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SAMPLE SYLLABI IN PREVENTION SCIENCE

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PM 501: FOUNDATIONS IN HEALTH EDUCATION BEHAVIOR

Master of Public Health Program, Department of Preventive Medicine,
Keck School of Medicine, University of Southern California

Professor: Thomas Valente, Ph.D.
1000 South Fremont Ave., Bldg. A-5, Rm. 5131
phone: (626) 457-6678
fax: (626) 457-6699
email: tvalente@usc.edu

Instructor: Darleen Schuster, MA, MPH, CHES
1000 South Fremont Ave., Bldg. A-5, Rm. 5129
phone: (626) 457-6677
fax: (626) 457-6699
email: dschuste@usc.edu

Teaching Assistant: Milagros Jacobs
1000 S. Fremont Ave, Bldg. A-5, Rm. 4205
phone: (626) 457-6641
fax: (626) 457-6699
email: mjacobs@usc.edu

Time: Thursdays, 2:00-6:00 pm
Location: Alhambra campus (HSA), Basement Auditorium
Office Hours: Virtual office hours (24/7)

COURSE DESCRIPTION:

This course provides an opportunity for graduate students to explore the theoretical issues and current methodologies related to understanding and influencing health behavior change. The course will focus on the determinants of health-related behavior on various levels and from various perspectives. The course includes guest appearances by representatives from state and local agencies who relate course material to current public health challenges.

COURSE OBJECTIVES:

Following participation in PM 501, students will be able to:

1. Identify and discuss origins and functions of theories used to describe the health of populations.
2. Identify, discuss and apply current methodologies for influencing health-related behavior change.
3. Select and apply information gained in skill building exercises to develop their professional identity and practice.
4. Demonstrate knowledge and appreciation of the public health context in the Southern California community.

REQUIRED COURSE READINGS:

1. Glanz, K., Lewis, F. M., Rimer, B. K., (Eds.) (2002). Health Behavior and Health Education (3rd edition). San Francisco, CA: Jossey-Bass.

2. Supplemental articles distributed in class

COURSE COMPONENTS:

This course will contain four interrelated components designed to provide a general introduction to the skills and topics needed in a public health professional.

1. Content Lectures

Each week the course instructors will provide lectures on the readings and provide their insights and perspectives on the material. Faculty will lecture, but it is strongly encouraged that students be prepared to ask questions, make comments, and provide their own insights and experiences to supplement the material.

2. Skill Building

Class meetings will include a 20-30 minute segment devoted to skill building instruction and exercises. These skill building exercises are designed to provide students with an introduction to the tools needed to become a public health professional. Topics include: composing research papers, delivering presentations, fostering a professional identity etc., In general, we will provide information and resources. Each student can then determine whether he/she needs more information or assistance for each topic. Topics may be subject to change.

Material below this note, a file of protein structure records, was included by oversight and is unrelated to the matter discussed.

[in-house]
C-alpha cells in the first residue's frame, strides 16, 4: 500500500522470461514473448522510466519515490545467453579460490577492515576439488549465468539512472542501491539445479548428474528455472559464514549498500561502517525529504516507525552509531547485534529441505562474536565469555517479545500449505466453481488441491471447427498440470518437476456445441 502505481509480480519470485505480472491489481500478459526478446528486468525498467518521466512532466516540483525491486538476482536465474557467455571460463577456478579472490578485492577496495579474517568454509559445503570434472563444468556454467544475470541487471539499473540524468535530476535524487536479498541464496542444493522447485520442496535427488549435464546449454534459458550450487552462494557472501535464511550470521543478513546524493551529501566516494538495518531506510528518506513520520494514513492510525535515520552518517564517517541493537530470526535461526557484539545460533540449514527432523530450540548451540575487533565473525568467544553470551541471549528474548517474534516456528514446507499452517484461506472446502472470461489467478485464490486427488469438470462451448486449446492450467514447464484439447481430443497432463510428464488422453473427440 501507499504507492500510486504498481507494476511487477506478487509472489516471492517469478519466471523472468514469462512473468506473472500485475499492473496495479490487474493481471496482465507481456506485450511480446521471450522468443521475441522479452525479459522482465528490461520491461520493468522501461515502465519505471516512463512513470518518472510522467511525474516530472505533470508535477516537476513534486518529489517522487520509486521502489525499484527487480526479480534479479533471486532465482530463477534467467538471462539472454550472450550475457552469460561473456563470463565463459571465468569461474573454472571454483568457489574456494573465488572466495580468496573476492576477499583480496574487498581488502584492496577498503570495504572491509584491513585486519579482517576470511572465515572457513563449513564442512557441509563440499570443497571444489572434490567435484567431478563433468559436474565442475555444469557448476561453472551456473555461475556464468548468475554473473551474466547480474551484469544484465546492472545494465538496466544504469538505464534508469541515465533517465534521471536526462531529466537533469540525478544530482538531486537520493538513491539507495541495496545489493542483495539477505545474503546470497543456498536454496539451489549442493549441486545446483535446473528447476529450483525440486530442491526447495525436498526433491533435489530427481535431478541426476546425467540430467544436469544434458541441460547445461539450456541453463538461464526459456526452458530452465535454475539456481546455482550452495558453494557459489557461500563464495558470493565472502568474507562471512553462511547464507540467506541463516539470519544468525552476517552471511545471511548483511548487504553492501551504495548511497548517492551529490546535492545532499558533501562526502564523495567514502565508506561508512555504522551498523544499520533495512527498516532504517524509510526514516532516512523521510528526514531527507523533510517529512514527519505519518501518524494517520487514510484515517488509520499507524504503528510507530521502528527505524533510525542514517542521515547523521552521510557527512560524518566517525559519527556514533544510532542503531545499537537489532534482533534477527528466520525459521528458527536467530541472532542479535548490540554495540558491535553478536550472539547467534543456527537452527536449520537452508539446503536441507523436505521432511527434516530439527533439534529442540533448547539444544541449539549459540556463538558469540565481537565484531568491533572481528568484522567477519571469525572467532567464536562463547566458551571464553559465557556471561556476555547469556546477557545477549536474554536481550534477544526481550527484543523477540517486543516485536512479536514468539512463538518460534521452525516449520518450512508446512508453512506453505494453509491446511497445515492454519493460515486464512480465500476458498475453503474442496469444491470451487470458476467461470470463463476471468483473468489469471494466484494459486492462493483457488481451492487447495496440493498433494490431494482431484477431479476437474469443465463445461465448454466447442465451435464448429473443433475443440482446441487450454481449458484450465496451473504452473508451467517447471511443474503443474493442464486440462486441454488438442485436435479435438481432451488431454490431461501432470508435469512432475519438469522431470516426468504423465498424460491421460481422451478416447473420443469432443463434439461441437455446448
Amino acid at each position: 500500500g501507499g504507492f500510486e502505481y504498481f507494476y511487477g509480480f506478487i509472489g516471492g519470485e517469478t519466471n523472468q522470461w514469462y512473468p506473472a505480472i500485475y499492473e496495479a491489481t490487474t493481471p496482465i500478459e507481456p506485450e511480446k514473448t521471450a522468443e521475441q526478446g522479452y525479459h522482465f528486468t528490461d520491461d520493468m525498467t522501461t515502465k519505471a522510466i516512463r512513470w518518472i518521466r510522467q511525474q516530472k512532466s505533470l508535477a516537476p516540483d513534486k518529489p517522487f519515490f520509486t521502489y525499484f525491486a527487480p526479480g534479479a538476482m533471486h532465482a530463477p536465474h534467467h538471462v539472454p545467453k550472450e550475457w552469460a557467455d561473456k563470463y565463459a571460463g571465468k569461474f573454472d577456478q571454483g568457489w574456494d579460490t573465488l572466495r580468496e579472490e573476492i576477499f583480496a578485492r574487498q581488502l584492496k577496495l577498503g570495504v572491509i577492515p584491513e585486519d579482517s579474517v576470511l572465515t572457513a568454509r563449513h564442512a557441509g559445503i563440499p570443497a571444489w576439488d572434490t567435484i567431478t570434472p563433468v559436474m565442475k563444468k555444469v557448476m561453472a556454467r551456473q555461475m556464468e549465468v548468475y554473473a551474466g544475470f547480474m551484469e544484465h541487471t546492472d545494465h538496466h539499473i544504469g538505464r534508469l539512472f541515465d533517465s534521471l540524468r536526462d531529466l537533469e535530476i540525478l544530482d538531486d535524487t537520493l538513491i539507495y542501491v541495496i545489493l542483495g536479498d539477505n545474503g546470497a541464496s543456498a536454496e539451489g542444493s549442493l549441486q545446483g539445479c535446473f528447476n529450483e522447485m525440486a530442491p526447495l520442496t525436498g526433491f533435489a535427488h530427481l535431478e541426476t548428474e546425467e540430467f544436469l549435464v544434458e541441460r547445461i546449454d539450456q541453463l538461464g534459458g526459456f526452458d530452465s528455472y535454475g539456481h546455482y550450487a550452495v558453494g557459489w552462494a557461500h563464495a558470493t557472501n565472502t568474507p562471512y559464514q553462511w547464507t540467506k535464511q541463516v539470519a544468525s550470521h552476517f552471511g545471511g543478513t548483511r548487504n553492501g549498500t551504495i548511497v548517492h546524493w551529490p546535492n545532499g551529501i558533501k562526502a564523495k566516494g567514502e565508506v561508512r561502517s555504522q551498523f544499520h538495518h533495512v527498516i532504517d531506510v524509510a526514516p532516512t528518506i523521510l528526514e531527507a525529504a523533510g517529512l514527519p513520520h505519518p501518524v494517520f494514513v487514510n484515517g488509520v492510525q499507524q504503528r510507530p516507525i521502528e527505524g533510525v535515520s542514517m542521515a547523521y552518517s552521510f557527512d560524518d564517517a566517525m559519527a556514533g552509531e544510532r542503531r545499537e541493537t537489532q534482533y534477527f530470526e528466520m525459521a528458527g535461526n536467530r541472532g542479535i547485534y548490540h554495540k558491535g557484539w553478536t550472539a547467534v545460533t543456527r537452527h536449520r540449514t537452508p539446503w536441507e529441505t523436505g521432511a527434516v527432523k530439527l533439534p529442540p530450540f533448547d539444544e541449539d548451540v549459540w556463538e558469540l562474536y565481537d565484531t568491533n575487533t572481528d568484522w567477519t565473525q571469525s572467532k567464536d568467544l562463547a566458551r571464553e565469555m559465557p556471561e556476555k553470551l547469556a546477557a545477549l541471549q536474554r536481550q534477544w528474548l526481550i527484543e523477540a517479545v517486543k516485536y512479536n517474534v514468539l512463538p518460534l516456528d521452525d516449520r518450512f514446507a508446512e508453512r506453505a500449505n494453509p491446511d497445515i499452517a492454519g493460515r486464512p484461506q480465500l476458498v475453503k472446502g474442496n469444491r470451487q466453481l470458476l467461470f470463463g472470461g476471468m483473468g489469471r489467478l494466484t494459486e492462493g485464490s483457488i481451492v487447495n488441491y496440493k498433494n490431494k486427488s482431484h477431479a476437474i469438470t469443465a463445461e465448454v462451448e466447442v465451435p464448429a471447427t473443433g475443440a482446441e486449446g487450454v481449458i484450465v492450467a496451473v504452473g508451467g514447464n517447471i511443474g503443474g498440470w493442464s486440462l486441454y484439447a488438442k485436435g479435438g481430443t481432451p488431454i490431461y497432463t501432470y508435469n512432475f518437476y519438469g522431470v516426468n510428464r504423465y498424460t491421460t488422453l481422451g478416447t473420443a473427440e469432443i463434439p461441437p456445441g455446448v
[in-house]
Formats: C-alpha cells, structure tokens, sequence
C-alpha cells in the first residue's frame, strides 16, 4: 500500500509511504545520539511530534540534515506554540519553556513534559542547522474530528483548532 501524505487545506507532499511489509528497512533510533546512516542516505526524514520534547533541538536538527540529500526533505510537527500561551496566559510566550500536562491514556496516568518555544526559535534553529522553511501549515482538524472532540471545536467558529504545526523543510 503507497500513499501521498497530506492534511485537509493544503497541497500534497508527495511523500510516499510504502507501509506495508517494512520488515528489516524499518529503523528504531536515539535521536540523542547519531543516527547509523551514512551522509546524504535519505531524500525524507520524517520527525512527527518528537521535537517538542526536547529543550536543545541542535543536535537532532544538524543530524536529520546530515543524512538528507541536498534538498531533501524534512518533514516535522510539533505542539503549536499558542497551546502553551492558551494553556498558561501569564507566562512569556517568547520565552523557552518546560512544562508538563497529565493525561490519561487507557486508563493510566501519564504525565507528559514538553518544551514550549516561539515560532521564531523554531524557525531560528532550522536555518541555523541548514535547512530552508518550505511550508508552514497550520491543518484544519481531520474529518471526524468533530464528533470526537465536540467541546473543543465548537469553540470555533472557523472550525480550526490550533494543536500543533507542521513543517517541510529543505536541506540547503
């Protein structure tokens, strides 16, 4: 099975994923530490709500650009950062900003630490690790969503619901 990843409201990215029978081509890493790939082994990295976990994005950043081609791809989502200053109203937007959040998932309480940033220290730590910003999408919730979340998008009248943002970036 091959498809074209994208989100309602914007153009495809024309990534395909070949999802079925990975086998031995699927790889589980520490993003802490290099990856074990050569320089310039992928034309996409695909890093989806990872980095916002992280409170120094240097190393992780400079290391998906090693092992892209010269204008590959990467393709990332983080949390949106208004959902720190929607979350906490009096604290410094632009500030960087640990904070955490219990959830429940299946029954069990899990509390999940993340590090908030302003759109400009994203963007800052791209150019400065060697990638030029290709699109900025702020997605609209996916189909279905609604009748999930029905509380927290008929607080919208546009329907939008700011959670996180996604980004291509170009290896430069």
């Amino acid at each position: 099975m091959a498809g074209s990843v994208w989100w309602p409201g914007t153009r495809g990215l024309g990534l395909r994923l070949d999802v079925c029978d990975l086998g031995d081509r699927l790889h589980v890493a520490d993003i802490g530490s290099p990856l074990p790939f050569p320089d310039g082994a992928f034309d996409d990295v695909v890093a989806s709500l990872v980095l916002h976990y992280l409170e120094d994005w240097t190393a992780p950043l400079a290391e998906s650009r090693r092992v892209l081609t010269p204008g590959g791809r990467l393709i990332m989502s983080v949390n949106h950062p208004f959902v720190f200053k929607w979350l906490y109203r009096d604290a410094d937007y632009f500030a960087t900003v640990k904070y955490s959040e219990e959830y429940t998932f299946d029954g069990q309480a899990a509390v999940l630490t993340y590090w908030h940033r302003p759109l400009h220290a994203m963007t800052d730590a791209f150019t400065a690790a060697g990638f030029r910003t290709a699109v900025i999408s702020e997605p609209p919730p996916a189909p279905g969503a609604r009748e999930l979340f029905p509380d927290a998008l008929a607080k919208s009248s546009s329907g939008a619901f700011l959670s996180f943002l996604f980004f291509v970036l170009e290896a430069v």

3. Guest Speakers

There will be numerous guest speakers invited to present their work in public health. Speakers will include academic public health researchers and others who teach courses in the MPH curriculum. Others include individuals who are employed in agencies who provide public health services in local or regional communities. These speakers are invited to provide a broad view of the public health field and may aid students in the process of identifying an area of concentration and interest.

4. Group Presentation

Each week a small group of students (about 5 per group) will lead a 30-45-minute group presentation/discussion on a topic of health behavior theory. The group will select one article from a peer-reviewed journal that corresponds to the topic of the day and provide copies to the class. (See list of peer review-reviewed journals in the health sciences). The article must be submitted for approved the week prior to the scheduled presentation. In addition to a review/critique of the author’s main findings, the group will develop an activity for the class that illustrates the theory under discussion. Examples of activities include presentation of case studies, skits, videos, group discussions, game show etc. This is your opportunity to demonstrate your creative side!

EVALUATIVE CRITERIA:

A. Exams

There will be two in-class, closed-book exams consisting of short answer questions covering lecture, course reading material and guest speaker presentations.

B. Project

This is a small group project (2 individuals) where students select an organization in the greater Los Angeles area (not-for profit or for-profit) that addresses a particular health issue of interest. Students will attend meetings (if possible), assemble a set of media materials, and conduct interviews of key informants and leaders of the organization. Linkages between interview content and the course readings and lectures will be made in a 20-page paper. Students will summarize their findings in a 10-minute group presentation. (See instructions and requirements of assignment for more information).